Friday, June 1, 2018

Doll totes for fun. New Patterns in My Shop.


  • Making tote bags for your 18" dolls can be a bit hit and miss. If you have a pattern then you don't have the hassle of experimenting to get the right scale.
  • Another stumbling point is the length of the handles. With a pattern you don't have to measure and test, just cut out the handles and make the bag.
  • Getting the steps done in the right order can also be a challenge. With a set of step by step instructions you can have bags made for any outfit in quick time before you lose interest in accessories.
  • Any of the 5 bags below can be a starting point for lots of creative ideas or you can just buy them all and get comfortable with the steps before getting adventurous.

The patterns start with Bag 2 because Bag 1 was created a long time ago and is undergoing some reformatting before it gets relaunched.

So Bag 2 is the flower Tote. I suppose you can call it size 2, with 1 being the biggest. (Bag 1 is size 1)
You can make the unusual button hole strap closure or just make a normal strap.
I'm thinking the daisy addition to the strap could be a heart or a star or a ghost or a spider depending on the theme you want to go with.

Bag 3 is a stylish pleated tote. I was thinking this one might look nice reduced in size a bit. At around 70% the top of the bag is still big enough to top stitch around. I will have to experiment with this. At present it is size 2 on my scale.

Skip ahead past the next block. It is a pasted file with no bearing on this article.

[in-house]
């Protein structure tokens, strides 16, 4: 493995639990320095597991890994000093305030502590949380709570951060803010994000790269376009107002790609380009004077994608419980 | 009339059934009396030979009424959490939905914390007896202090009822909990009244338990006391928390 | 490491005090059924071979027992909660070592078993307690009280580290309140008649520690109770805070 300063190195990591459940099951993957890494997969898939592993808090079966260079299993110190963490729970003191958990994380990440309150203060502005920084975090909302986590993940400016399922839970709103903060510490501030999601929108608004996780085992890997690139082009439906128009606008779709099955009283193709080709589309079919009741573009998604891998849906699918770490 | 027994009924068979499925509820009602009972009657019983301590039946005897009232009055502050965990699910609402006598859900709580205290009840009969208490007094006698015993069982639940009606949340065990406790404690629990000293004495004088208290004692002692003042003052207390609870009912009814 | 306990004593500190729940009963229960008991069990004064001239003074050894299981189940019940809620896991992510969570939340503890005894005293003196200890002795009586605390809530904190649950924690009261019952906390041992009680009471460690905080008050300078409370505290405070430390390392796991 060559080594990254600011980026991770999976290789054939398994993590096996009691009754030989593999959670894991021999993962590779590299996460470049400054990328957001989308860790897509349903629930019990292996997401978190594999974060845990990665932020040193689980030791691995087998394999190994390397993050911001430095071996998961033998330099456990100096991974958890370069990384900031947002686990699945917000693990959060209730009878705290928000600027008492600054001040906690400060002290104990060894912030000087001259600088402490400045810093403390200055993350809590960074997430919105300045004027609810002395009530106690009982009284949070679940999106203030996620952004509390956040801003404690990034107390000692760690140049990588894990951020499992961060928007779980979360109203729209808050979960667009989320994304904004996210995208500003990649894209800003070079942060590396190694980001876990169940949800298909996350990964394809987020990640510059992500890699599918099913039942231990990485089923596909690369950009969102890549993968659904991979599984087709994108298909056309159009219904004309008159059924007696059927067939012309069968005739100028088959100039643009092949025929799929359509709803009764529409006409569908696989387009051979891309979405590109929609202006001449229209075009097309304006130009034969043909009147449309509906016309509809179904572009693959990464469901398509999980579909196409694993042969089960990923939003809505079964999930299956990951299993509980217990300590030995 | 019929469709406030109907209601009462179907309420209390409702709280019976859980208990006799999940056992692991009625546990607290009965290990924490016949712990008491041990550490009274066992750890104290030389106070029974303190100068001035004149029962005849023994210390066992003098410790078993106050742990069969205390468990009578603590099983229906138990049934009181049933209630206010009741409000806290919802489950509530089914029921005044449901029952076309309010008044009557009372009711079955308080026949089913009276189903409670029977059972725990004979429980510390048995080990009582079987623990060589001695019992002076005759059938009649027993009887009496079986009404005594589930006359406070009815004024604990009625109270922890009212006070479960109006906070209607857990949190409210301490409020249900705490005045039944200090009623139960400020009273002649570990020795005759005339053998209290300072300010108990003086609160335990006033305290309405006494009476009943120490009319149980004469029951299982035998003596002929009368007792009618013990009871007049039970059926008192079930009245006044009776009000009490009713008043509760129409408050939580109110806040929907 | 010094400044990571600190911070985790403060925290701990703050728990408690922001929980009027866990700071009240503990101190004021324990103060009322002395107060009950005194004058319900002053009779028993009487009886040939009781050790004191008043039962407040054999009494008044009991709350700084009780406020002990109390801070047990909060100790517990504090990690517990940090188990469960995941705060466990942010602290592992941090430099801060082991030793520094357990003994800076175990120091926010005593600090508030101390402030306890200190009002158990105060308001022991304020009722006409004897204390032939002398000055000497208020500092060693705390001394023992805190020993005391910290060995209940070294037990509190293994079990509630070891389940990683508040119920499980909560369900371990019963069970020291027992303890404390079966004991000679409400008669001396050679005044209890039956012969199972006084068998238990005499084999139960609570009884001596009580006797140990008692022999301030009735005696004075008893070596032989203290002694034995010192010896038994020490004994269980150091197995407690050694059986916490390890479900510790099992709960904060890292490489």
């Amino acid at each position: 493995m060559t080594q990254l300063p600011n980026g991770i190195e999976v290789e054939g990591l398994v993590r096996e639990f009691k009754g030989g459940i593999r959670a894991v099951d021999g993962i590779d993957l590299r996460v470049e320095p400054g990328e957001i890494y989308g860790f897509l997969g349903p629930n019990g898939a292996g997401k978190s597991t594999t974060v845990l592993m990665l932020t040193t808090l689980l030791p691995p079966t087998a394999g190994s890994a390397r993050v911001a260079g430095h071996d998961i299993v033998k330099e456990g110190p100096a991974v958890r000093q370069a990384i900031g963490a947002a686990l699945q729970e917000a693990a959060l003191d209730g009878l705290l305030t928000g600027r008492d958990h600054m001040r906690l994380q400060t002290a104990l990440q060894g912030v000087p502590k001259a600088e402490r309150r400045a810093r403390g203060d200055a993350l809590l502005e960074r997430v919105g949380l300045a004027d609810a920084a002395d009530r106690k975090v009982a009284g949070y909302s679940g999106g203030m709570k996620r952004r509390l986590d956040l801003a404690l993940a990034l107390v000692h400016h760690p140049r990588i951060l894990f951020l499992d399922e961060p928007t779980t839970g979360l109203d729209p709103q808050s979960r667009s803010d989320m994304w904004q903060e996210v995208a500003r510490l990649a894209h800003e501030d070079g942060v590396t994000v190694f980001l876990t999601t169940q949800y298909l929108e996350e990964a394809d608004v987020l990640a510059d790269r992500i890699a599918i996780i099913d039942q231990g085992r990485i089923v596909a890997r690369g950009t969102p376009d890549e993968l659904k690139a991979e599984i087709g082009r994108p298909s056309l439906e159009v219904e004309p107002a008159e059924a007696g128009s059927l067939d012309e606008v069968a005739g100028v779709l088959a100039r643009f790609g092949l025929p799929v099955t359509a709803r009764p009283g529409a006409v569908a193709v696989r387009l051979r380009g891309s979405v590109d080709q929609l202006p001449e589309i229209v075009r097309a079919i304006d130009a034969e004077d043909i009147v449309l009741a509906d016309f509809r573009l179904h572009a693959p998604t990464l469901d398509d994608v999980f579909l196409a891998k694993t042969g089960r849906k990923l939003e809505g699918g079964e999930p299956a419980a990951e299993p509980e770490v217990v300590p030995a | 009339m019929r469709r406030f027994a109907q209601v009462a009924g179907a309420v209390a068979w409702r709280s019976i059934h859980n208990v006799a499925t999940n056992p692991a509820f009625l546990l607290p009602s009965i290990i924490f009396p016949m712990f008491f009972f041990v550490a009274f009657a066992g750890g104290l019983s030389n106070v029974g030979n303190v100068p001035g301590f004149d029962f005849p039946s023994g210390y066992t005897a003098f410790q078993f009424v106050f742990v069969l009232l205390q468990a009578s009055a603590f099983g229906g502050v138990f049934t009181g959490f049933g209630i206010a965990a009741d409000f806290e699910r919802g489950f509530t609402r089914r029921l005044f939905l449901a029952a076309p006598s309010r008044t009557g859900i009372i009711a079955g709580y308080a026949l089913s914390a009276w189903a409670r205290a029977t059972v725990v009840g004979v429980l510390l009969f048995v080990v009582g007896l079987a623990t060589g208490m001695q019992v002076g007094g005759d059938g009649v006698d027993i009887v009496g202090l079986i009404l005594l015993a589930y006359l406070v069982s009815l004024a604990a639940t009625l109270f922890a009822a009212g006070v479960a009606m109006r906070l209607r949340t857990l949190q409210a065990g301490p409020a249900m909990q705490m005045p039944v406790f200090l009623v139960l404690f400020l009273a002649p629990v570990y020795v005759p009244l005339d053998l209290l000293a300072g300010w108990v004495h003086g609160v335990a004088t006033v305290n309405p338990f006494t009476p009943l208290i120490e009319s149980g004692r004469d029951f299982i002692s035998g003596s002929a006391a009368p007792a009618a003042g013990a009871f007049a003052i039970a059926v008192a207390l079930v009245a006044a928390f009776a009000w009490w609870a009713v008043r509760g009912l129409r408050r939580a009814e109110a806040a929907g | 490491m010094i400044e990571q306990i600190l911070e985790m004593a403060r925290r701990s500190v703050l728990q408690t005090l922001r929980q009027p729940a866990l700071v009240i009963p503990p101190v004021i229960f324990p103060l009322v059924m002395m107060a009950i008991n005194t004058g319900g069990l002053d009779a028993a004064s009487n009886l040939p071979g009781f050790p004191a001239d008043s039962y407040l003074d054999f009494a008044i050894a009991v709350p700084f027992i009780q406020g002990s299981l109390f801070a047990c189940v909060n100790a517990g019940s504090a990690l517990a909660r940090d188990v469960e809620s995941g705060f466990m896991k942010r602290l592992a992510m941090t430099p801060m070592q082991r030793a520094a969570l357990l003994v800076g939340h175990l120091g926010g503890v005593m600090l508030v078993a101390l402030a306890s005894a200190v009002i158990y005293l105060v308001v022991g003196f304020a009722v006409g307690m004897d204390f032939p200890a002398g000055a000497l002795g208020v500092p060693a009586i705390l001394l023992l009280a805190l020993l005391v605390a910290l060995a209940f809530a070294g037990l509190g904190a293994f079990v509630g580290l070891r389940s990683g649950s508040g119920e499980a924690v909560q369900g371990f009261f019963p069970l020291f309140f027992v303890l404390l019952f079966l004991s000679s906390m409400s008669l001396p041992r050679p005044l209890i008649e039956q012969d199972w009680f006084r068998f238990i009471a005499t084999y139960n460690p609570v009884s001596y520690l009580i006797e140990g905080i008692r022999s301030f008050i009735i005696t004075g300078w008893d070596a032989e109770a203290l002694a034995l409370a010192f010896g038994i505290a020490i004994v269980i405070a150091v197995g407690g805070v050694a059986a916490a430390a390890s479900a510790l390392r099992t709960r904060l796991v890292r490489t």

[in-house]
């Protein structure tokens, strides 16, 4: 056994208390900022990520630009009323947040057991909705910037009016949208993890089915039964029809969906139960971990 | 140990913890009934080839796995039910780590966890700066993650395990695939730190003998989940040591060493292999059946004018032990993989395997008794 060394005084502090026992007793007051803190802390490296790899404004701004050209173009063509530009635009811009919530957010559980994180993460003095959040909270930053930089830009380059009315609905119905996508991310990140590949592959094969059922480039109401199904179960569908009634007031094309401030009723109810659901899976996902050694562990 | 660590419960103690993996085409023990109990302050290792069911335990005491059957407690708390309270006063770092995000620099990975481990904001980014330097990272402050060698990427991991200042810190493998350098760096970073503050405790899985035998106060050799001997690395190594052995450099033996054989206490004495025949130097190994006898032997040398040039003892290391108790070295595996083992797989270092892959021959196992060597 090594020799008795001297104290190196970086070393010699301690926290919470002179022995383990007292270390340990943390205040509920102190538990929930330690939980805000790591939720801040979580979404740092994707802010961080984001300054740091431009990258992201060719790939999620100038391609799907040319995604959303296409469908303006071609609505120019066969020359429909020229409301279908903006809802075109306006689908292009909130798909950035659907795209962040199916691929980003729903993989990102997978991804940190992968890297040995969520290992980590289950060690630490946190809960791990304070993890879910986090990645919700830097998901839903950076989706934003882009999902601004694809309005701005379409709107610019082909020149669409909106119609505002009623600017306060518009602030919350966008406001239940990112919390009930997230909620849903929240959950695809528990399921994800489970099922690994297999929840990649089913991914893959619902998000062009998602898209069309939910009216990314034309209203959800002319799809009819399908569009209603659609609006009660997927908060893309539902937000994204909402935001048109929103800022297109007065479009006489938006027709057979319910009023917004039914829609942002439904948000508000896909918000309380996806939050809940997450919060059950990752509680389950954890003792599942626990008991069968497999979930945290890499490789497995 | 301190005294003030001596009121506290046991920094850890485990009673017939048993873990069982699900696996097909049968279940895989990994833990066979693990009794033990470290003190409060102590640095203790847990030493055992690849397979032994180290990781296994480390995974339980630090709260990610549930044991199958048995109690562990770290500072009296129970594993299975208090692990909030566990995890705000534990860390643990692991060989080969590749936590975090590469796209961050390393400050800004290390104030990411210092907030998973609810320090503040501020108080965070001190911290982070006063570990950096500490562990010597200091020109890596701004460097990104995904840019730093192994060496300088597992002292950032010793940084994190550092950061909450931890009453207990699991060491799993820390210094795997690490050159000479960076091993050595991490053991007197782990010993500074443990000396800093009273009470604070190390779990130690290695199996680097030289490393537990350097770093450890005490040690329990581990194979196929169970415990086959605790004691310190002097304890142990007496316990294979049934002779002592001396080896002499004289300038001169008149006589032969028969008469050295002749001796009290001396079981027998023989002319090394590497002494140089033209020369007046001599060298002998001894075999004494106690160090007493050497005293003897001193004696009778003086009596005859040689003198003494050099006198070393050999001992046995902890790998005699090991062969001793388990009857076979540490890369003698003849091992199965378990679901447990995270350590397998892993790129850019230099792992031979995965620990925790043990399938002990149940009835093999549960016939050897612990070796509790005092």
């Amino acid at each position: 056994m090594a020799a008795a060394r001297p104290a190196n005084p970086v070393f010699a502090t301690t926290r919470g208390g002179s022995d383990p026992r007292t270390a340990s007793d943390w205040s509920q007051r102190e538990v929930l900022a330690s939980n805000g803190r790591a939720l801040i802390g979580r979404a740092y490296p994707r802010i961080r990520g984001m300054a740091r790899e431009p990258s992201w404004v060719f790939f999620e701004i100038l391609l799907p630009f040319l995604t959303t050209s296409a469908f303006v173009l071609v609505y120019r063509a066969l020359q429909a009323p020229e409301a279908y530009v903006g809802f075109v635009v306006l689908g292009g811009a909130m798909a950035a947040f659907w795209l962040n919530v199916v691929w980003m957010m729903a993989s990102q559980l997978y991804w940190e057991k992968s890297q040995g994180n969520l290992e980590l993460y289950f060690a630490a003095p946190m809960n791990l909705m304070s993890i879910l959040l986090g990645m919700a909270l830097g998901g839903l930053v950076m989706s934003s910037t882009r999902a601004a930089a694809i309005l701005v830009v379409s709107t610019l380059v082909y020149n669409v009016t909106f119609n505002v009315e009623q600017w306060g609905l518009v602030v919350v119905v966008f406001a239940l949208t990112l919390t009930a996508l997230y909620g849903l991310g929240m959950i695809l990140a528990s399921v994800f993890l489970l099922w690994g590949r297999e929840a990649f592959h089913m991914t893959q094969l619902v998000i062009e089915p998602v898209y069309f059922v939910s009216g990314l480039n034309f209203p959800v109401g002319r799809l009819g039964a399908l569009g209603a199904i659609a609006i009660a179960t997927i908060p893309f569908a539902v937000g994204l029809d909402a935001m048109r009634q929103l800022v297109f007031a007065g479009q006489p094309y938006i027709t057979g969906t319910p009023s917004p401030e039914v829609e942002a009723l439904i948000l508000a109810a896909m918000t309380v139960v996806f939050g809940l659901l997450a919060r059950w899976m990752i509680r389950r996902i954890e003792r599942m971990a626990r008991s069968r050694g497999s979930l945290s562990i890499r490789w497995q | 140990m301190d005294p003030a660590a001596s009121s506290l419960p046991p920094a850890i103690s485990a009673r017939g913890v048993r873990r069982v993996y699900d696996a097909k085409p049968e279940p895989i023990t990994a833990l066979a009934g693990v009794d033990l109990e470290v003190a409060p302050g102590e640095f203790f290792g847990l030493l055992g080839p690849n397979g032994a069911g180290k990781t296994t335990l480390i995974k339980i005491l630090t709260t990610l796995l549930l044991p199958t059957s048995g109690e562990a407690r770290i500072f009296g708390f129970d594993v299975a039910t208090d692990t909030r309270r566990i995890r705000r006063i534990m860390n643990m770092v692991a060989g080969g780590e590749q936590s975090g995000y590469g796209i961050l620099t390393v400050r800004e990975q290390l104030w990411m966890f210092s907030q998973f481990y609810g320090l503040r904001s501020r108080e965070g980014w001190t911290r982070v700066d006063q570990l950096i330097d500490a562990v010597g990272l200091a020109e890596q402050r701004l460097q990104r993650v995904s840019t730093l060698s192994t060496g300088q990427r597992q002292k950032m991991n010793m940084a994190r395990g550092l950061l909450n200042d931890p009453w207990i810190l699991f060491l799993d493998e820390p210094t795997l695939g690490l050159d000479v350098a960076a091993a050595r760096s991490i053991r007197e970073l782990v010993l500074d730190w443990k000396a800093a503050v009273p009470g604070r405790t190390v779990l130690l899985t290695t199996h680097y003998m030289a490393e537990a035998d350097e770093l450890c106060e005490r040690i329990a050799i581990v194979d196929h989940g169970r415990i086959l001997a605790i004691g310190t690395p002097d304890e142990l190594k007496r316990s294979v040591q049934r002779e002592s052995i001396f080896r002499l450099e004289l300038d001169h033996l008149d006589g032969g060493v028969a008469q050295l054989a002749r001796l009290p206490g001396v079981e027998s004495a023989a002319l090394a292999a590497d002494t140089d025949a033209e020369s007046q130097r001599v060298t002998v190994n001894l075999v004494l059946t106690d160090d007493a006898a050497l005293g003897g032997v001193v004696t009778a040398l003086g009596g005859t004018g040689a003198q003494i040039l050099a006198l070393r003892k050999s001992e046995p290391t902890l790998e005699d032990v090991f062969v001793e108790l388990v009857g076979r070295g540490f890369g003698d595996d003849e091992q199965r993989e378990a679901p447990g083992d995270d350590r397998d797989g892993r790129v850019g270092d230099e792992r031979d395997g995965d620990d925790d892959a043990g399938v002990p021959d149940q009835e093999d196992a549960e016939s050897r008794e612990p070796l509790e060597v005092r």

Instead of pleats you can also just gather the panel to fit the top piece.

Bag 4 I call the HiLo Tote because you cut the bag main low and the lining high. With the pattern to work from this tote is easy to make and has lots of potential to morph into different variations.

I have even included the pattern piece and instructions to make the variation with the wrap around handles. No calculating or experimenting. Why not take the design and run with it to make pockets that fit between or under the handles in either view.
There is also plenty of space on the front panel to add trims and embellishments and applique.

Bag 5 is the basic bagged tote in size 3 on my scale. Just a bit smaller than bags 2, 3 and 4.
I thought that even though it is a basic design it is still a good place to start when learning about tote bags.
Not just for beginners though, because with a good basic design to begin with you can start creating lots of new designs for yourself.
You can make this one reversible too.

Bag 6 is also size 3 and I guess you could call it a variation of bag 5 but I had to play around a bit to get the scale of the pieces right for the outside panels and also get the handles narrow but not too narrow.
Having a pattern certainly makes it easier to get a great design first go.

In my FB group I have been absorbing all the tips and ideas from the wonderful members. One idea was to add small suffolk puffs to our doll clothes. When I made this bag design I knew the yoyo was going to be perfect.
I have even included the circle as a pattern piece. (There are no instructions for the suffolk puff included but I worked out that you have to stitch around the outside of the circle by hand to get the puff to look right. There are plenty of instructions on line.)

I am thinking that this design will look good with mini pom pom trim in between the panels. You can easily add a small loop for a purse dangle using a D ring for style or maybe cut pieces to make an outside pocket level with the piecing seam line.

What an adventure. I think I can now understand a bit more how my fellow doll clothes makers feel about shoes :D

I couldn't help getting quite excited about the potential of all these designs. I can see bags and purses becoming one of my favourite doll things to make. I have lots of trims and quite a few different fabrics like vinyl and leather that I can play with. Oh! and zips and bag feet and rivets and grommets!

Happy Sewing,